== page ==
Lenders who advance poor people money on their paychecks charge exorbitant interest that often snare the most vulnerable customers in a cycle of debt, the industry’s critics have long said.
Yet even consumer advocates who loathe the industry admit it fulfills a need: Providing small amounts of cash quickly to people who can’t qualify for credit cards or a bank loan. Roughly 12 million Americans take out a payday loan each year, spending more than $7 billion, according to the Pew Charitable Trusts.
But with proposed new regulations from the Consumer Financial Protection Bureau predicted to cut deeply into the industry, experts and consumer advocates are trying to figure out what will replace it.
The traditional payday loan model works like this. A customer will borrow money, often at a retail payday loan store, where the borrower provides a post-dated check or gives written authorization for the lender to debit their checking account on a certain date, usually 14-30 days from the date the loan was taken out. Unlike an installment loan, where the loan is paid back over a period of months, a payday loan comes due in its entirety.
The problem with this structure is that the majority of payday loans are renewed or extended, critics say, which means a customer cannot come up with the full sum to pay off the loans and must re-borrow for a fee. Roughly 60 percent of all loans are renewed at least once, and 22 percent are renewed at least seven times, according to a 2014 study by the CFPB.
The CFPB’s proposal would require payday lenders to determine each customer’s ability to repay in the time allotted and would limit the amount of times a customer could renew. The CFPB’s proposal represents an existential threat to the payday lending industry as it stands, industry officials and regulators say, with loan originations projected to drop 59-80 percent. While most of that drop the CFPB says would stem from the cap on loans being renewed, the CFPB acknowledges in its proposal the volume of payday lending would decrease under the new regulations.
“There will be fewer small dollar loans available to consumers because of this proposal. There will not be a one-to-one replacement. And anything that does replace it will be an inferior product,” said Bob DeYoung, a professor of financial markets at the University of Kansas.
What would replace payday lending is a tough question, but industry experts and consumer advocates have floated a few possible scenarios.
■ The simplest answer is the industry will survive, and keep doing what it is doing by changing the nature of its loans.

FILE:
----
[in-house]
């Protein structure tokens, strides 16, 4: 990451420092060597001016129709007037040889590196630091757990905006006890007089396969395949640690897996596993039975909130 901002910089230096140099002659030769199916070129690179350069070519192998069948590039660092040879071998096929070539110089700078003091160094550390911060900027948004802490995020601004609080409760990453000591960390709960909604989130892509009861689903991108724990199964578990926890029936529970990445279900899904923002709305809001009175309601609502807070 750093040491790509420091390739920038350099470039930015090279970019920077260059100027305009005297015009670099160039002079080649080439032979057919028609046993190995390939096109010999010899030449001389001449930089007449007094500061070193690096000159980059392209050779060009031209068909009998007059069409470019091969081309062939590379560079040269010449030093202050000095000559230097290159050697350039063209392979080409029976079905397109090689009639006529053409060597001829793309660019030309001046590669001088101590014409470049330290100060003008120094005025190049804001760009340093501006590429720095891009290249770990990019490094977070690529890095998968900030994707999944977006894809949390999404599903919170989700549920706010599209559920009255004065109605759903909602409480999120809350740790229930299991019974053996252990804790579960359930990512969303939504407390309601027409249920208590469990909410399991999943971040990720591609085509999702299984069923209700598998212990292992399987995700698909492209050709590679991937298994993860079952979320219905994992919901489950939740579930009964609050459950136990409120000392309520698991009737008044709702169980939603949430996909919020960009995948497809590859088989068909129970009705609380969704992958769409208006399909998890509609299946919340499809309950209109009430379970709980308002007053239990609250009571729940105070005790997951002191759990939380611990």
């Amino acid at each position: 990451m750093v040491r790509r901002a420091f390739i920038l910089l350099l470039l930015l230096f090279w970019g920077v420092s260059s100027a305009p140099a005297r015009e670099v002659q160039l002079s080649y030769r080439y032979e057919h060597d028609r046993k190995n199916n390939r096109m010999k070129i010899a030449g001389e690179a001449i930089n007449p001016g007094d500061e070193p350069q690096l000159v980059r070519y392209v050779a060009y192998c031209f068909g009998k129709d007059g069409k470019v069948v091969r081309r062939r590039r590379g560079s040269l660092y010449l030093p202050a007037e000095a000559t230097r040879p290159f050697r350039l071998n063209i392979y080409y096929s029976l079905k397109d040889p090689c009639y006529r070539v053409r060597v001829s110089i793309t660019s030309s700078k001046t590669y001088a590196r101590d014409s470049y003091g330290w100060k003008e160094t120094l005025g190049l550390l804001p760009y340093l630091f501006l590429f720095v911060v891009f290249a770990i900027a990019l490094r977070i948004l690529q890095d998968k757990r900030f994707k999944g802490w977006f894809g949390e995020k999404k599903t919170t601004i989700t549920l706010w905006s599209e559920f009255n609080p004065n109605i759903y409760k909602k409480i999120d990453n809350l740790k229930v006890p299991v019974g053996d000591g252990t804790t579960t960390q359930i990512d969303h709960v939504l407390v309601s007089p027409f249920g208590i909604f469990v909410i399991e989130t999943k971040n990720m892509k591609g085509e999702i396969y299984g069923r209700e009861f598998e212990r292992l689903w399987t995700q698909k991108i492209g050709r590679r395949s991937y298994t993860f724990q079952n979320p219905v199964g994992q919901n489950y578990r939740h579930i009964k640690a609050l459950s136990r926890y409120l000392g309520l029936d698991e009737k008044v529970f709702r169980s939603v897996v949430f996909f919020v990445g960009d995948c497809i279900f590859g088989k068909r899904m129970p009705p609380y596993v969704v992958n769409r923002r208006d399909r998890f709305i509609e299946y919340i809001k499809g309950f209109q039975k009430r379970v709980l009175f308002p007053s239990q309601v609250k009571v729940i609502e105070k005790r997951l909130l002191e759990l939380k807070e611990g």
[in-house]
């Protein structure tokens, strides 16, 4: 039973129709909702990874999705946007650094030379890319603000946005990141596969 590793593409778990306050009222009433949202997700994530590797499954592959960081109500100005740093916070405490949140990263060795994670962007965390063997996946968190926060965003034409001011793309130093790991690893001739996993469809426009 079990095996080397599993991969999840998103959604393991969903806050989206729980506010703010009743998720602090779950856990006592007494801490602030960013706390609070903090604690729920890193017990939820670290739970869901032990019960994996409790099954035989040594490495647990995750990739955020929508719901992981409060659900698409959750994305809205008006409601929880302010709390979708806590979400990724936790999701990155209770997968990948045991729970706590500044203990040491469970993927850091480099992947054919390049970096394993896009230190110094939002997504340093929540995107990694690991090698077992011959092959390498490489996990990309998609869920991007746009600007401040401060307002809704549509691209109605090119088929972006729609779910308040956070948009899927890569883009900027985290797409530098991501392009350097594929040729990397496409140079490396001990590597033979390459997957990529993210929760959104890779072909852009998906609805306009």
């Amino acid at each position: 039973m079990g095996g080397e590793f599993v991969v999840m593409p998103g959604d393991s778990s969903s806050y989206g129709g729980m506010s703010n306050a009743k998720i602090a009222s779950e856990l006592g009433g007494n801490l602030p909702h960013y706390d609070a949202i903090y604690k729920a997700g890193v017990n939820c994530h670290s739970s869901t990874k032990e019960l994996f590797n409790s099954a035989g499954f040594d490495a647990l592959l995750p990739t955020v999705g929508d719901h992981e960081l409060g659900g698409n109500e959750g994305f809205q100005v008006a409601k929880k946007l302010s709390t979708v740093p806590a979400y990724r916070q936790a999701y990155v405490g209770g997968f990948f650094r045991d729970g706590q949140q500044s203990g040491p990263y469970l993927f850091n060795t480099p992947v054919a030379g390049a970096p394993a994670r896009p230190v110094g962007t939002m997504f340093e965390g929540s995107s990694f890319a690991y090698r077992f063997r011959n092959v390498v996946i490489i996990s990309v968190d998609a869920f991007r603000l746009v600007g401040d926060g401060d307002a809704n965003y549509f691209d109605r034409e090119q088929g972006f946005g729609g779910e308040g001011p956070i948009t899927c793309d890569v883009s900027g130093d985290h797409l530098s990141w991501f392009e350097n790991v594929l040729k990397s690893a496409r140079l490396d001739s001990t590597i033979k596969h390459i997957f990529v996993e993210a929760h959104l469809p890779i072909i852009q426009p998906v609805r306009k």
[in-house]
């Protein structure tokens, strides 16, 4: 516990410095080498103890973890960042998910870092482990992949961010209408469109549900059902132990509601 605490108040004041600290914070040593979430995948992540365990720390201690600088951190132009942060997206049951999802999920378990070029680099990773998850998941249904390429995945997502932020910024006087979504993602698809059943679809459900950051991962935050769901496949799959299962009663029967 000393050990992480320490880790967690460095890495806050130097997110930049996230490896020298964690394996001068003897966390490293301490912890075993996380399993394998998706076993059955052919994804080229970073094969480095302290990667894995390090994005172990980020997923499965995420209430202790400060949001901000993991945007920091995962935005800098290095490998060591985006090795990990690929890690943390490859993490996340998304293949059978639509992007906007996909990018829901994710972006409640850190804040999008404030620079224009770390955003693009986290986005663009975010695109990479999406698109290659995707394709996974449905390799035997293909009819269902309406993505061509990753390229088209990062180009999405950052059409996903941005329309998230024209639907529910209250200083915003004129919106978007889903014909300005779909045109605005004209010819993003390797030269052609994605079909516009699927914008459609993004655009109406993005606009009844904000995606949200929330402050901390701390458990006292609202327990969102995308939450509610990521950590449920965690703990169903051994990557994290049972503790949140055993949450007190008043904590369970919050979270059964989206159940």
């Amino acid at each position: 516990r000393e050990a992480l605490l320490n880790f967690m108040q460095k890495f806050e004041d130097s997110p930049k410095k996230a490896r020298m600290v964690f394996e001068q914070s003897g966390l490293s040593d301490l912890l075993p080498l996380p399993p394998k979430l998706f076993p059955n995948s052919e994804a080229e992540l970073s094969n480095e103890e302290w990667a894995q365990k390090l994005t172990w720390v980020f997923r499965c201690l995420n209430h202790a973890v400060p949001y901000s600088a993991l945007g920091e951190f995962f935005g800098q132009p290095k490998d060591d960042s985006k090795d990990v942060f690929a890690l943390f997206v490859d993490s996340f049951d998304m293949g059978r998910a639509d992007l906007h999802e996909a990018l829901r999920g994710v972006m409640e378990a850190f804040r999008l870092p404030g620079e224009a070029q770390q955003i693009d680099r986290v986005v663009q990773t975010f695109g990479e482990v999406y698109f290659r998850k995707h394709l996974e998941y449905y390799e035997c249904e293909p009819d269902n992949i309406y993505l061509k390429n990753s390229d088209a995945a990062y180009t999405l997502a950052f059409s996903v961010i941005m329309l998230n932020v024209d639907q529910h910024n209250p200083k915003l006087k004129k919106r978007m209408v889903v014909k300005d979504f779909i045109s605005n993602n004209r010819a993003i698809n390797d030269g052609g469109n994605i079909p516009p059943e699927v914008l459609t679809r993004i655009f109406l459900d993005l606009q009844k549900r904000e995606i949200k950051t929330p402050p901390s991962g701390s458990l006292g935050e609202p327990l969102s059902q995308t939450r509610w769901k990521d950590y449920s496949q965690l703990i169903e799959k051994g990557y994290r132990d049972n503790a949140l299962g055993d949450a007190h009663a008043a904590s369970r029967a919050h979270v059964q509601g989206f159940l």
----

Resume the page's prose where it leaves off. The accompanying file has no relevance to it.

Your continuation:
Nick Bourke, a researcher at Pew who has spent more than five years looking at the payday lending industry, says it is already making adjustments in the wake of new regulations. When Colorado effectively banned traditional payday lending, the industry moved into high cost installment loans that are paid over a few months instead of all upfront in a few weeks.
“There will be fewer two-week payday loans because of the CFPB rules, but the industry has already shifted to installment lending that is paid over several months. There will still be high interest rate payday loans on the market,” Bourke said.
■ Another possible beneficiary may be pawnshops. A 2015 Cornell University study found that states that banned payday loans saw more activity at pawn shops and more checking accounts being closed involuntarily, possibly due to an increased amount of overdrafts. But pawn shops are largely seen as a place for people to borrow who don’t have checking accounts.
■ Consumer advocates and the CFPB have been quite public in saying the best solution would be for traditional banks, which are highly regulated, to take over payday lending. But banks have been cool at best to the idea.
“Most of our members are willing to do small dollar loans, but they are not very profitable. Application fees don’t cover the cost of doing the application and the processing and the credit check. There are just fixed costs that you just cannot get around,” said Joe Gormley, assistant vice president and regulatory council at the Independent Community Bankers Association, a lobby group for small banks.
■ There are already some experimental alternatives going on to replace payday loans.
One program run through credit unions is called the Payday Alternative Loan, where a customer can borrow $200 to $1,000 at 28 percent interest and an application fee of $20. But interest in the program has been limited. The federal regulator for the PAL program estimates only 20 percent of credit unions provided such loans, and loan originations were only $123.3 million last year, a drop in the bucket compared to the roughly $7 billion the mainstream payday lending industry did in the same year.
There’s also a program being tried in Atlanta, run by the credit agency Equifax and the National Federation of Community Development Credit Unions, that will provide payday loan alternatives that would come with lower interest rates as well as financial counseling.
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